Blog October 1, 2007

Is there a doctor in the house?

It has been a long while since I’ve been so WOW’d by a business model as I’ve been this morning. Simply put, this is the BEST template I’ve seen for building a home-based practice from, of all people, a physician

So says Matt Homann about Dr Jay Parkinson a Brooklyn based physician who’s breaking all of the rules. He has a web based practice where you can sign up for appointments (click here for his schedule) .. not only that but you can reach him via text, chat, email or phone. From his website:

• I AM A NEW KIND OF PHYSICIAN.
• I strictly make house calls either at your home or work.
• Once you become my patient and I’ve personally met you, we can also e-visit by video chat, IM and email for certain problems and follow-ups.
• I’m based in Williamsburg, Brooklyn. My fees are very reasonable.
• I’m extremely accessible. Contact me by phone, email, IM, text, or video chat. Mon-Fri 8AM-5PM. 24/7 for emergencies.
• I specialize in young adults age 18 to 40 without traditional health insurance.
• When you need more than I provide, I make sure you wisely spend your money and pay the lowest price for the highest quality.
• I’ve gathered costs for NYC specialists, medications, x-rays, MRIs, ER visits, blood tests, etc…just like a Google price search.
• I mix the service of an old-time, small town doctor with the latest technology to keep you and your bank account healthyl

Not only that but he’s a blogger as well …
dr%20jay.jpg
Matt is recommending this model for lawyers, I can see myriad applications for a model like this and I wonder how it might work for the medical community on this side of the pond if they were brave enough to take the leap? I wonder does Dr Jay do cyber based consultations with people outside of the United States…lots to think about here particularly for the ‘helping professions.’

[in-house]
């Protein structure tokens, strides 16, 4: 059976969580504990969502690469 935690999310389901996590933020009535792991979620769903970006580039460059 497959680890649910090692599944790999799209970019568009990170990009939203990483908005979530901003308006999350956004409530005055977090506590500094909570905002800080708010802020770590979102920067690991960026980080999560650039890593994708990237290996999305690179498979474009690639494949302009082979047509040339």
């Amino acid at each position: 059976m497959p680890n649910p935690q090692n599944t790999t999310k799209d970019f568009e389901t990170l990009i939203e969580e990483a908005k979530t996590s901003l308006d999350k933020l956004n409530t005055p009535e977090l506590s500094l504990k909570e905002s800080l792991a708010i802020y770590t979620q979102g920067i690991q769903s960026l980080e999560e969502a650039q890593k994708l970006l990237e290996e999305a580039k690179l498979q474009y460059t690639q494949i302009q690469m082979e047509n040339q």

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  • Jay Parkinson September 30, 2007 at 4:59 am

    Thanks for the post. I don’t do cyber consultations with anyone who isn’t officially my patient…that is, anyone who I haven’t actually met in person and properly assessed their health and performed a physical exam. I wouldn’t want to play with people’s health. Take care.

  • annette September 30, 2007 at 9:59 am

    Jay – thanks for commenting – congratulations on the model. I think it’s fascinating and I also suspect a lot of people in the professions will be looking closely at what you’re doing to see if it can be applied elsewhere..

  • Jack Yan October 3, 2007 at 7:09 am

    This makes total sense and lawyers should do this. In fact, can you imagine an e-court, where arguments are simply fed in on both sides (e.g. statements of claim and defence), and the judge gives his or her decision accordingly? The justice system would be far swifter and lawyers won’t be able to hide extras in their fees. Plus, parties could not fake emotion: the law is not meant to play favourites and such a system could ensure that. Any mitigating factors missed by the initial process can go to appeal with a real tribunal sitting.